For the second time this year (recall the review I did on the Portland Art Museum’s exhibit “Samurai”) we have had the luck to get wind of rare collections in cities we were visiting. Just last week the Detroit Institute of Arts museum was the latest stop where the “Samurai: Beyond the Sword” blew away all expectations.
Meant to illustrate the everyday life of a Samurai, the exhibit was encompassing without being redundant and boring. Compared to the armor centered focus in Portland, BTS offered a few pieces of everything from armor, to weapons, to tea cups, and wood blocks. Security was obnoxiously overbearing so I was only able to sneak a few shots of the lethally stunning blades from three to five hundred years ago, but as you can see they were amazing. Razor sharp even after being dormant for generations, yet the craftsmanship is better than most you will find even today.
A number of pieces could be talked about but the one item my mind keeps floating back to is an amazingly well kept quiver with half a dozen arrows. The shafts were straighter than any lathe could mill. The arrow heads of various size carried an aire of death about them even through glass as if I could feel how heavy they were both in weight and intent. Feathers lined the shaft just forward of the notch. Seemingly perfect in their upright attention.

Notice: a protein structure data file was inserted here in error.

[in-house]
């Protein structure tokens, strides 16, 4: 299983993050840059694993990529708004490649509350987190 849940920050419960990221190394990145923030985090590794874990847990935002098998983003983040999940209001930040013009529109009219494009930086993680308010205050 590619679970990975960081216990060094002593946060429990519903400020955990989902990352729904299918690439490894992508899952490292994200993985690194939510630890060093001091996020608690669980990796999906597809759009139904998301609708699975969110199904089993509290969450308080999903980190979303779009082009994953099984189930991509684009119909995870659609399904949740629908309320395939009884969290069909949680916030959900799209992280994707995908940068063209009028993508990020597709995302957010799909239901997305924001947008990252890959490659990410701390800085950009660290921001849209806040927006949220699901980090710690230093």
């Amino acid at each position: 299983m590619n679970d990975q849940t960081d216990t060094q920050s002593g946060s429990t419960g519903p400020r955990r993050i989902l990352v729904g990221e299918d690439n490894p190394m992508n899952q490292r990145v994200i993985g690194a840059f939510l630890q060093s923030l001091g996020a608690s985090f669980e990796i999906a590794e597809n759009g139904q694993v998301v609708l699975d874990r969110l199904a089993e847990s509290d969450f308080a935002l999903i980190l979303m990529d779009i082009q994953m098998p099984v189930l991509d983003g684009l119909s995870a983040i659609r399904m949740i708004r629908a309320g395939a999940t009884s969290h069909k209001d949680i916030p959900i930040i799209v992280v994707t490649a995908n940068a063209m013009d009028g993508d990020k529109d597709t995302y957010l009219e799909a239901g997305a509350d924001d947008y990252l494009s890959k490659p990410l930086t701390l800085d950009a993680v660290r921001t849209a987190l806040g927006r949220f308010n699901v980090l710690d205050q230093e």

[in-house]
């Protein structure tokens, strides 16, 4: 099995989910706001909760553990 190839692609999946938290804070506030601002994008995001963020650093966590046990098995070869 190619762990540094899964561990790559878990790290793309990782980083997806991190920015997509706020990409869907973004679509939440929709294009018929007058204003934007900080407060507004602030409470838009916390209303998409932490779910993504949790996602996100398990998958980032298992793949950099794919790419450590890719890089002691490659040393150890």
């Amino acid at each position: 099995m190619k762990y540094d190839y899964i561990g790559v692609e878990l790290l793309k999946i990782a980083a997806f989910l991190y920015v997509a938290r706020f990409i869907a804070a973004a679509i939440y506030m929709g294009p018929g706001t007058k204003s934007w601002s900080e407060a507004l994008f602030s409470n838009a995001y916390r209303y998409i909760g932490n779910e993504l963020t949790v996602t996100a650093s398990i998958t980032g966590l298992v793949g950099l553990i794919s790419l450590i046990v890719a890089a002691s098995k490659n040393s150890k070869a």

I personally love these types of exhibits. A connection to a past that we are quickly losing. A legacy where one may not agree with the tendencies of war, but no one can question the virtues of the men and women of the Samurai. I walk away with a greater appreciation of all craftsmen and artisans. Armor is functional. Swords, axes, knives are functional tools. People like Jeff Crowner are modern day bladesmiths who make functional art and should be celebrated as such. I am reminded of all the “small” people who make every day livable in our country, and I am reminded that it is ok to pay a few more bucks for something made but someone local. Why? Because they matter more than a factory does in China.
If you get the chance to visit before June 1st you certainly will not be disappointed, and the quality of the naginata and katana blades is worth the $16 entry fee.
Click here for more info on Samurai: Beyond the Sword.